News of the bomb threat was first known when Celtics forward Jae Crowder posted an Instagram photo showing players departing the plane with the caption, “BOMB THREAT ON US”.

Celtics officials declined to comment on the matter and instead referred all bomb threat-related questions to the league office.

Messages to the league office were not immediately returned.

Celtics' ball movement among NBA's best, with or without Thomas

Celtics' ball movement among NBA's best, with or without Thomas

BOSTON – When it comes to winning basketball, keep it moving – the ball that is – has become a staple of the Celtics this season. 
And lately they’ve had to do it without Isaiah Thomas, the team’s leading scorer at 26 points per game as well as their top assists guy (6.2) who will miss hish third game in a row Sunday in Oklahoma City because of a right groin injury.
The Celtics have split their first two games without Thomas, with the most recent being a 101-94 home loss to Toronto on Friday.
When it comes to this team and ball movement, fans are just as divided when it pertains to whether the Celtics move the ball better without the high-scoring Thomas in the lineup. 
Regardless of what fans think they know about this team and how they move the ball, the numbers paint a very clear picture that this team’s ball movement is among the best in the NBA, with or without Thomas in the lineup. 

And that will be important on Sunday against an Oklahoma City team that doesn’t rely on the ball swinging from one side of the floor to the other, nearly as much as the Celtics.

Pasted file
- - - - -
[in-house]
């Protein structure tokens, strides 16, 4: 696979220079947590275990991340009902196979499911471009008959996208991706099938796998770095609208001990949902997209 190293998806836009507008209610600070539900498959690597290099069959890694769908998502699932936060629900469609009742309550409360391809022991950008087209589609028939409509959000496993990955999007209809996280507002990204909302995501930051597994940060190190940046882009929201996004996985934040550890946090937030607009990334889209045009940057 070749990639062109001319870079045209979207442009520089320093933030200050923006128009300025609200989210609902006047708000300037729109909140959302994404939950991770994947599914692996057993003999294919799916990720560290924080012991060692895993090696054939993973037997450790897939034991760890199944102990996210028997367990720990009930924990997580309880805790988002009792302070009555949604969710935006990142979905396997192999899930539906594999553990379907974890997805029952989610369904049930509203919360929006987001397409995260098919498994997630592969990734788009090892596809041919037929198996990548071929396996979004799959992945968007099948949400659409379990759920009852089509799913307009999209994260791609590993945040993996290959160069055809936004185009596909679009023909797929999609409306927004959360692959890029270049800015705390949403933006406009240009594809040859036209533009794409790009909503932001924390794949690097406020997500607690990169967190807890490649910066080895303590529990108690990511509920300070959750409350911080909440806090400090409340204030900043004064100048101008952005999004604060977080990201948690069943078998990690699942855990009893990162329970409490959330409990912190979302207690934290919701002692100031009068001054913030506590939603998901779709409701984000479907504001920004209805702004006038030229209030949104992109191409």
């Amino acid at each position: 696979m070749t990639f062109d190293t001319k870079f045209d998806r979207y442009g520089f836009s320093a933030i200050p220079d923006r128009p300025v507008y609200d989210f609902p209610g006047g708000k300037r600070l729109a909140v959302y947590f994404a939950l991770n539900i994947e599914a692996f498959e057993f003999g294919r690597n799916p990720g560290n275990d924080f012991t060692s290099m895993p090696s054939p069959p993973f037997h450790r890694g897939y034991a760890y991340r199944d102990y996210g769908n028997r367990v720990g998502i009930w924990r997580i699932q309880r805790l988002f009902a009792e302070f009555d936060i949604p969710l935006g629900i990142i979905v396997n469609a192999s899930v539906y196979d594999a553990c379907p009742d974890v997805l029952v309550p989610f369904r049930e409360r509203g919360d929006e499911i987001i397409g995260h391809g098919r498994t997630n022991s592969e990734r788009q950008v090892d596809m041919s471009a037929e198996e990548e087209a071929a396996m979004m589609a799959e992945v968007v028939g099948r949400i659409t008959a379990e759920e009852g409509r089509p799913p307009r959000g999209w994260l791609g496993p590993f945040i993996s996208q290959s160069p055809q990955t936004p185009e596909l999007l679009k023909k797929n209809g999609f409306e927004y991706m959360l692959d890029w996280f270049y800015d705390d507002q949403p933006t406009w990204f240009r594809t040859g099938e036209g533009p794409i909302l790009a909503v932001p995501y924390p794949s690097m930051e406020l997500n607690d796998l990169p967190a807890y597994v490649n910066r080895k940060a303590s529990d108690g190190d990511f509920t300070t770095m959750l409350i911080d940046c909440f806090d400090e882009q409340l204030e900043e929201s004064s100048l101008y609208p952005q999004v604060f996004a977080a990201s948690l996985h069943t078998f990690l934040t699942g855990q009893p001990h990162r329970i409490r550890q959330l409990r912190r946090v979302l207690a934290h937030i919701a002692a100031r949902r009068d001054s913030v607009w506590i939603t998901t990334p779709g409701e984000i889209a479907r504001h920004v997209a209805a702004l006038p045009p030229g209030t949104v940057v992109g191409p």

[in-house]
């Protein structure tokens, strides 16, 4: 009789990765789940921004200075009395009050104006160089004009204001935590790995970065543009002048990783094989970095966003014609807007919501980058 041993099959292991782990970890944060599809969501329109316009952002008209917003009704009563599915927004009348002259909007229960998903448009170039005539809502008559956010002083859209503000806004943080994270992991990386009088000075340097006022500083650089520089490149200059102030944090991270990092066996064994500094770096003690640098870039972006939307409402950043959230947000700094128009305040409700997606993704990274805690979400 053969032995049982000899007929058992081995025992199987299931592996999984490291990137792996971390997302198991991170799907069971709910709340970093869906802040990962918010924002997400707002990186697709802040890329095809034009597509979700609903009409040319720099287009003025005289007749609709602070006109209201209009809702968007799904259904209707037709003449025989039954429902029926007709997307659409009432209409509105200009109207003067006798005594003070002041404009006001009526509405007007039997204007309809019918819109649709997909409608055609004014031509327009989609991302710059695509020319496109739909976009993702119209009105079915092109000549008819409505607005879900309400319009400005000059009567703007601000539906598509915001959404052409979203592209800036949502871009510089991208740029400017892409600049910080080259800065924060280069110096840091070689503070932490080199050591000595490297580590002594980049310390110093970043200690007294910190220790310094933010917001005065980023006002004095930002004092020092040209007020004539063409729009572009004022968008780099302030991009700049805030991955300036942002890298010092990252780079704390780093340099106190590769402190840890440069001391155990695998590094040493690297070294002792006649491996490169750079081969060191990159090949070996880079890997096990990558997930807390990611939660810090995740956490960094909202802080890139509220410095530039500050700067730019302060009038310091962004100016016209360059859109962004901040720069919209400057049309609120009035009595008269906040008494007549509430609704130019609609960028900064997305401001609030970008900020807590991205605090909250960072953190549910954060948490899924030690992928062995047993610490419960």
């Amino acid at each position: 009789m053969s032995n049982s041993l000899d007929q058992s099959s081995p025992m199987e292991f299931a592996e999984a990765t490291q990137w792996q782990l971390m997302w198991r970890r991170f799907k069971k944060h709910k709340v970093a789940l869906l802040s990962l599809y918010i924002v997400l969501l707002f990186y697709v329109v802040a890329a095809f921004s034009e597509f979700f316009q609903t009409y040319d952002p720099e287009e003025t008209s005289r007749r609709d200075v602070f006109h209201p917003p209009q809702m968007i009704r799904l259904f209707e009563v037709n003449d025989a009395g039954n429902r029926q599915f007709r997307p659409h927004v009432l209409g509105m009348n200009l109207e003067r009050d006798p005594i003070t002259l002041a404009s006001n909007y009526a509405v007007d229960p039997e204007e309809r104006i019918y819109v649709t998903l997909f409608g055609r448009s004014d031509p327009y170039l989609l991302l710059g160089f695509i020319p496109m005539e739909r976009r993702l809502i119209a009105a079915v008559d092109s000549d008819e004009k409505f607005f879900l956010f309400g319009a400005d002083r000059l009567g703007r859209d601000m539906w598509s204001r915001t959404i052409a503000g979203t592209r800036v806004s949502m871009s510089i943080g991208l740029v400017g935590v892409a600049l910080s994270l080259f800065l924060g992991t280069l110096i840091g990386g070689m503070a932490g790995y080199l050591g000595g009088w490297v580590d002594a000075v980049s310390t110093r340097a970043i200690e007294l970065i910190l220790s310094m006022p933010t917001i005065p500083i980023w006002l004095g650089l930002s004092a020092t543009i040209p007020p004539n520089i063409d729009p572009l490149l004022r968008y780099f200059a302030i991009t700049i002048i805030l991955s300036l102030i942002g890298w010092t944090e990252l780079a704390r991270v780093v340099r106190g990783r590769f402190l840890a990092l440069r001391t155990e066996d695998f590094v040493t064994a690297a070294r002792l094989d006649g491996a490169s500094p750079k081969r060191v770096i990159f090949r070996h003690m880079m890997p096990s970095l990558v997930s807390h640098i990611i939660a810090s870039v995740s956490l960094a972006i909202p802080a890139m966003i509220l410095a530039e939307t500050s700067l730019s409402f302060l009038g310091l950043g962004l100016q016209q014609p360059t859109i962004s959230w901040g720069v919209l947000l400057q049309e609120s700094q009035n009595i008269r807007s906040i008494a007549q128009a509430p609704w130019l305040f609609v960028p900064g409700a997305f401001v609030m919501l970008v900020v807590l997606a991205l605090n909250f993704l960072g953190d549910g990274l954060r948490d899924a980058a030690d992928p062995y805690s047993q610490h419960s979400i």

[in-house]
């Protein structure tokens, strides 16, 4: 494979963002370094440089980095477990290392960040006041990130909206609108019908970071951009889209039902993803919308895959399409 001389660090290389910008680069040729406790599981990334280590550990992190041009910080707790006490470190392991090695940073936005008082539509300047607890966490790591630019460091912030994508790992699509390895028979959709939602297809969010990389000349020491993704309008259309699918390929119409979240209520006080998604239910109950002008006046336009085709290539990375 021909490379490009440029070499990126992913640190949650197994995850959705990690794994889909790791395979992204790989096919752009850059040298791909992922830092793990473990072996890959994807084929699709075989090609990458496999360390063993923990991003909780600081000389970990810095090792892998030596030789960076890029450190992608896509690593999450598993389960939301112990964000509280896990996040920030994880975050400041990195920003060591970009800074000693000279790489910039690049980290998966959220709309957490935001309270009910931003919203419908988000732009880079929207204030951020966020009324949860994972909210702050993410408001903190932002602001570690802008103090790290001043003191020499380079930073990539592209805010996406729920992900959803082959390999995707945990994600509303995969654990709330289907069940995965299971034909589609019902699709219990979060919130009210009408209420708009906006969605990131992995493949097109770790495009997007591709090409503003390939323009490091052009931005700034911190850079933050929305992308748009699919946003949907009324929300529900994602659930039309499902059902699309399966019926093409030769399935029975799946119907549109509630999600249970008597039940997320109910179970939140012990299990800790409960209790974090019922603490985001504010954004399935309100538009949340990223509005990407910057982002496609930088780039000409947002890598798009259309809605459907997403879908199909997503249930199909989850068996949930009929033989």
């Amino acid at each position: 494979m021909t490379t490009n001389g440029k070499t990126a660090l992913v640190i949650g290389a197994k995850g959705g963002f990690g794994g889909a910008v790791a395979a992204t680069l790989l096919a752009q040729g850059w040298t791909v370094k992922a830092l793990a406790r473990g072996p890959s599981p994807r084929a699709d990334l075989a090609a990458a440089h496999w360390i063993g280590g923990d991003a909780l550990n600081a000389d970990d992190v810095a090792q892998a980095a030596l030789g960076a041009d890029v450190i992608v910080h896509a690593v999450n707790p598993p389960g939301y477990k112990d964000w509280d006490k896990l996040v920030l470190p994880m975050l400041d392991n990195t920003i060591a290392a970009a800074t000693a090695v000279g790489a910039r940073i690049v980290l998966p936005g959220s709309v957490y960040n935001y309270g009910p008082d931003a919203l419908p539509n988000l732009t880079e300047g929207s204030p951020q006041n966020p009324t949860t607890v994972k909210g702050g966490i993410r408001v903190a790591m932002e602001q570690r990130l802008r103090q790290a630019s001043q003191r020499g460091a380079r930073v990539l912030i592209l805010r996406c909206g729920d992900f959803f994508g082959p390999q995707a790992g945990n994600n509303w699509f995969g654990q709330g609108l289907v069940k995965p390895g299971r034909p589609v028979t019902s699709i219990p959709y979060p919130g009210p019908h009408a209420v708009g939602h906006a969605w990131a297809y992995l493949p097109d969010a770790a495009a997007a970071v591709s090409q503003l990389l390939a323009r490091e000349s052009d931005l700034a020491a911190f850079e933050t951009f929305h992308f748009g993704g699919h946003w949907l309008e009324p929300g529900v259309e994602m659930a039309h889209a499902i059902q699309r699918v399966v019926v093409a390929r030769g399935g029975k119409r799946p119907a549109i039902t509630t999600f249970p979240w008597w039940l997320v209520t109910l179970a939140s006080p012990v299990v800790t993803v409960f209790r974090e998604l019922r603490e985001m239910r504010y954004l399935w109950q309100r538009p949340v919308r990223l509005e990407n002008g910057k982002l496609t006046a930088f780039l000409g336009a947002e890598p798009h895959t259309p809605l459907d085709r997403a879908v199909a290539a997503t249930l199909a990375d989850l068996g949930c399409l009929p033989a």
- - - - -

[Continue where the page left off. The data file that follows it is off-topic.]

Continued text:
The Thunder, led by MVP candidate Russell Westbrook, are dead-last in the NBA when it comes to passes made per game (267.1). 
Meanwhile, the Celtics are at the opposite end of the passing game spectrum, averaging 331.7 passes per game, which is second in the NBA (Philadelphia, 354.3).
And in the two games without Thomas, Boston has averaged 347.0 passes per game, which ranks second in the NBA in that period of time. 
In addition to missing his points and assists, the Celtics must also find ways to make plays in filling the void left by a player who has the ball in his hands a lot of the time. 
Thomas’ usage percentage (percentage of plays used by a player while he’s on the floor) of 32.9 percent ranks seventh in the NBA, ahead of notable stars such as San Antonio’s Kawhi Leonard (30.9 percent), Portland’s Damian Lillard (30.8 percent), New York’s Carmelo Anthony (29.5 percent), as well as Cleveland’s LeBron James (29 percent) and Golden State’s back-to-back NBA MVP Stephen Curry (28.2 percent).
So, considering how involved Thomas has been in the team’s offense, it shouldn’t come as a surprise that the numbers in terms of passing and ball movement are better without him than they are when he’s on the floor playing. 
What should be surprising is that the gap statistically without him, isn’t greater. 
Boston has been a top five team when it comes to assists this season, currently third in the league with 24.7 assists per game. In the past two games without Thomas, the Celtics’ assists numbers have risen to 26.5 per game, but that only ranks fifth in the league in that span.
When it comes to potential assists and secondary assists (a.k.a. the “hockey” assist), Boston’s numbers have improved slightly without Thomas as well, but in each category Boston is ranked second in the league. 
And that ranking is with, and without Thomas in the lineup. 
While it’s not clear if Thomas knows just how close the numbers in terms of ball movement are with and without him playing, he is acutely aware that there are some who believe they are a better team in terms of keeping the ball moving without him.
“I can’t control that,” Thomas told reporters on Friday. “At this point, I laugh about it. I know what I mean to my teammates. I know what I mean to this organization, to Brad Stevens.”